Roger Clarke writes: For some time I have run The Other RSC Pub Theatre at The Station Pub in Sutton Coldfield but it seemed sensible now to being it under the Behind The Arras banner so now we have our own theatre . . . and as anyone who has been to a pub theatre knows they are intimate spaces where the barrier between actor and audience, seating and stage  becomes very blurred . . .

 West End drama comes to pub

Ex-German soldier Wolfgang Meissler, played by Gerry Hinks, (left)  has a secret to reveal to Cpl Frederick Salisbury VC, played by Keith Minshull.

BEHIND The Arras's own theatre has pulled off a little coup of its own by booking not only a West End play but also the majority of the West End cast – a dream production you might say.

And you would be right. Confessions of Honour, a military drama which is both moving and funny, came about as the result of . . . a dream.

Rugeley writer and actor Gerry Hinks, who runs the Opus Theatre Company, said: “It just came to me one night. I could see an empty room with no windows just a door and a single light bulb in the middle.

There was an old man in the middle of the room and a German opened the door and walked in and said ‘You didn't win that!' Then I woke up in a cold sweat with my wife Teresa asking what was wrong.”

The dream had made its mark though and Gerry knew there was a play in there somewhere. He carried out research with the help of Willie Turner at the Staffordshire Regiment Museum at Whittington Barracks and 18 months later the first draft arrived.

The play eventually had its premiere in Stafford in 2007 and went on a successful Midland tour collecting excellent reviews – I gave it four or five stars in The Birmingham Post and Evening Mail I seem to remember.

The reviews must have been noted. Gerry, who has appeared in plays at the Suffolk Summer Theatre at Southwold for the past 17 years, had just finished a production there when he was approached to take the play to the West End and it was booked in for a successful run in at the Jermyn Street Theatre.

Cpl Frederick Salisbury VC, played by Keith Minshull (left), hears the secret  ex-German soldier Wolfgang Meissler has carried with him since the Second World War.

It meant a return to the West End for Gerry who had previously appeared in Lady Windermere's Fan for Bill Kenwright at the Haymarket and a first time for fellow actor Keith Minshull.

The play is set in recent times and all takes place in an ante-room at Whittington Barracks where Second World War veteran Cpl Frederick Salisbury (Minshull) is waiting to hand over his Victoria Cross in a special ceremony to his former regiment. There is to be a march-past, where Fred will take the salute and a formal dinner in the officer's mess. The full works. One of the guests though is a former Wehrmacht solider, Wolfgang Meissler, (Hinks), who seems to know rather a lot about Frederick's past and Frederick soon realises that the mysterious German could throw a spanner in the day's well planned works.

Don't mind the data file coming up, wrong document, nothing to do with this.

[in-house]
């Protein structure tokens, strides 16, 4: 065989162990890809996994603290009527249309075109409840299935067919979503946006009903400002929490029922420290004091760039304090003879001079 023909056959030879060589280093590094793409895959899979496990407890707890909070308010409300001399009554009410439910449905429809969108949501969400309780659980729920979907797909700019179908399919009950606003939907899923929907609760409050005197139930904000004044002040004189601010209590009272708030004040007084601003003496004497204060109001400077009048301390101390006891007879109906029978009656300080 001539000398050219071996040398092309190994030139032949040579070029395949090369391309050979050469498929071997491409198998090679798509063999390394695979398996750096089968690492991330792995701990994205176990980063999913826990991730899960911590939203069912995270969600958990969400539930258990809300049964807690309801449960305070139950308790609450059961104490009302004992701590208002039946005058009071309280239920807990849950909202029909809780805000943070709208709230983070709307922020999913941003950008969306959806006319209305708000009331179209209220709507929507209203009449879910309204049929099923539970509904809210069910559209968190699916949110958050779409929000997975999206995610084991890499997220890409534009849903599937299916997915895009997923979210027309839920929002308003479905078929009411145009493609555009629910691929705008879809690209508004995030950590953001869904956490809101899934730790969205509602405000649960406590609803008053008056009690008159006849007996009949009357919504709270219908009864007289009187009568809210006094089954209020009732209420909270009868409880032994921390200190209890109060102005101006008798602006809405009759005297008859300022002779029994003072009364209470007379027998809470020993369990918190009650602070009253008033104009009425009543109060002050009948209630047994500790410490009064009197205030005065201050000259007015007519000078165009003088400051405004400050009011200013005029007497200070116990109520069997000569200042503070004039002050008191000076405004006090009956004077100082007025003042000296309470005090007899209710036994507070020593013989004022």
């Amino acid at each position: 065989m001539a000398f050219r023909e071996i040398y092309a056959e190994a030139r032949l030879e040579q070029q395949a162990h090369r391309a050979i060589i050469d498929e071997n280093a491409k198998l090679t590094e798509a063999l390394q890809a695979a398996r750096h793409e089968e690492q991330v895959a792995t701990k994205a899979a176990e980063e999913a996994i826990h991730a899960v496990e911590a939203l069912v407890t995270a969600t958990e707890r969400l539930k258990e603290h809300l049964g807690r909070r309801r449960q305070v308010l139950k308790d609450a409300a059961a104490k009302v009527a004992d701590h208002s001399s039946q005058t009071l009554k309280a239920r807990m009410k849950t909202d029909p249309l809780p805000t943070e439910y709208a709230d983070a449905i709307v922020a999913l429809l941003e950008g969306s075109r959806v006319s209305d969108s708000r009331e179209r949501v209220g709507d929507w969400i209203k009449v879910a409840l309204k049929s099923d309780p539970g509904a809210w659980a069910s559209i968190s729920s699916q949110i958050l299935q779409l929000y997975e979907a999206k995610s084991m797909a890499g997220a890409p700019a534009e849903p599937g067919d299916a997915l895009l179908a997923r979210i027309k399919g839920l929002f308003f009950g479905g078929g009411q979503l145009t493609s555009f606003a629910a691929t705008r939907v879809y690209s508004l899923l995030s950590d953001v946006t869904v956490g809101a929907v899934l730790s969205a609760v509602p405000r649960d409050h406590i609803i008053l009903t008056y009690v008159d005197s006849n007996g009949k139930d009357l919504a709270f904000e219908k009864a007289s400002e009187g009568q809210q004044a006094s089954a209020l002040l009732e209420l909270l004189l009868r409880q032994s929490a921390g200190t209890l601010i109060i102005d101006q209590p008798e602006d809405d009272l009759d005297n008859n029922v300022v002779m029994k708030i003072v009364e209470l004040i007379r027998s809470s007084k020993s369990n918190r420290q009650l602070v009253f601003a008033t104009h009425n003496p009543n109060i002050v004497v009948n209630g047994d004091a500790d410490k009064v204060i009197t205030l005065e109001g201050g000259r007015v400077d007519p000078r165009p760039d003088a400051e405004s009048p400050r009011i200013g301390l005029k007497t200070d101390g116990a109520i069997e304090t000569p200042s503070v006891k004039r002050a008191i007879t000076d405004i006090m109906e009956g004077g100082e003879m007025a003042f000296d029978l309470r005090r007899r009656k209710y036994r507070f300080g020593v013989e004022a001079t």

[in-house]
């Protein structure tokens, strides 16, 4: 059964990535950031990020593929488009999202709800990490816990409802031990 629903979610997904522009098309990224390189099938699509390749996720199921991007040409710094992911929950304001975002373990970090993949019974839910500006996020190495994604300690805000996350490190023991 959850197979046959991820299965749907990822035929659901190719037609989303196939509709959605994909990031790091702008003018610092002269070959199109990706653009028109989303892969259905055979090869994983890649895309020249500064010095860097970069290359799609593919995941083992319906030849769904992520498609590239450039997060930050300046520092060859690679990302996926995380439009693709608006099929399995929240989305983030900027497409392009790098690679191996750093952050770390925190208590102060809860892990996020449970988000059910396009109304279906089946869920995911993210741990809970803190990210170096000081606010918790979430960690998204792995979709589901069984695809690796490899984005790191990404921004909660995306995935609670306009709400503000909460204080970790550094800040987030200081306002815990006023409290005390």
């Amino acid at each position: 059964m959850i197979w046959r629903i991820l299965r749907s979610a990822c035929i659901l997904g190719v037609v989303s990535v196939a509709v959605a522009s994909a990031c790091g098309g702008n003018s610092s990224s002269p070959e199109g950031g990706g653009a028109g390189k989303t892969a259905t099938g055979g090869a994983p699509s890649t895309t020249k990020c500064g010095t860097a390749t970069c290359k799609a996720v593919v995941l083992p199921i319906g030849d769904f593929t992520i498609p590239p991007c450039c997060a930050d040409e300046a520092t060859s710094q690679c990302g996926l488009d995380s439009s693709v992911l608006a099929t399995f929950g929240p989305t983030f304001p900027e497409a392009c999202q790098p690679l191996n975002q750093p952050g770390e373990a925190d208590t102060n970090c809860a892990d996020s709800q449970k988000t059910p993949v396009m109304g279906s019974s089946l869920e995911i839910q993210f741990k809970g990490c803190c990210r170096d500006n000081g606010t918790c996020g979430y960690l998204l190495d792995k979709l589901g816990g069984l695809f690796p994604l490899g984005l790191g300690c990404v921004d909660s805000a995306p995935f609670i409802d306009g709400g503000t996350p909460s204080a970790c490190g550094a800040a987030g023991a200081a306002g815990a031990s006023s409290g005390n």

Gerry, who also plays the Rev Graham Broadbent in Coronation Street,  had no military experience himself in writing the play, just missing out in the final selection for National Service when only one in 10 of  even those passed A1 were selected.

“I had schoolmates who got in but I didn't. I had wanted to go into the Royal Army Medical Corps. I didn't have any ambitions of being a doctor but I was in the St John's Ambulance so it seemed a logical idea – plus I didn't want to be in a tank or on the front line in case of war!”

The play has evolved from its first production when it had a cast of four with Regimental Sergeant Major Willie Turner's part vanishing which means a promotion from Sgt Karen Baker gets a promotion to RSM in what is now a three hander.

Confessions of Honour is on at The Other RSC, upstairs at The Station Pub, Station Street, Sutton Coldfield (next to the station not surprisingly) on Wednesday and Thursday, October 19 and 20, at 7.45. Price £6. Further details 0788 682 0535 or

Roger Clarke


On a technical note the play has been available to amateur companies through Gerry for some time but it has now been published by New Theatre Publications where, according to Gerry, the rights, at £35, are little more than a third of those charged by more traditional publishers.

It requires minimal scenery and a cast of two older males and one female with all the action taking place in an ante-room at Whittington Barracks.


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